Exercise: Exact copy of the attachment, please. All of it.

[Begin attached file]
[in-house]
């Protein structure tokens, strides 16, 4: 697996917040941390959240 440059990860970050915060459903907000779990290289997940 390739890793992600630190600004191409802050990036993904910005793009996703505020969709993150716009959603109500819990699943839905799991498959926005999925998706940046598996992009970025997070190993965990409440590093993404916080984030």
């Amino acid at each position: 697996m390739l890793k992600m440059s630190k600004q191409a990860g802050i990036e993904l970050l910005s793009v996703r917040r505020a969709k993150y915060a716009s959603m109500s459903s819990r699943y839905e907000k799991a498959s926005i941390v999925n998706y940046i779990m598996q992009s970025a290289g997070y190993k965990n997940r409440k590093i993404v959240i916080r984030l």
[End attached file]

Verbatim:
[in-house]
């Protein structure tokens, strides 16, 4: 697996917040941390959240 440059990860970050915060459903907000779990290289997940 390739890793992600630190600004191409802050990036993904910005793009996703505020969709993150716009959603109500819990699943839905799991498959926005999925998706940046598996992009970025997070190993965990409440590093993404916080984030």
């Amino acid at each position: 697996m390739l890793k992600m440059s630190k600004q191409a990860g802050i990036e993904l970050l910005s793009v996703r917040r505020a969709k993150y915060a716009s959603m109500s459903s819990r699943y839905e907000k799991a498959s926005i941390v999925n998706y940046i779990m598996q992009s970025a290289g997070y190993k965990n997940r409440k590093i993404v959240i916080r984030l």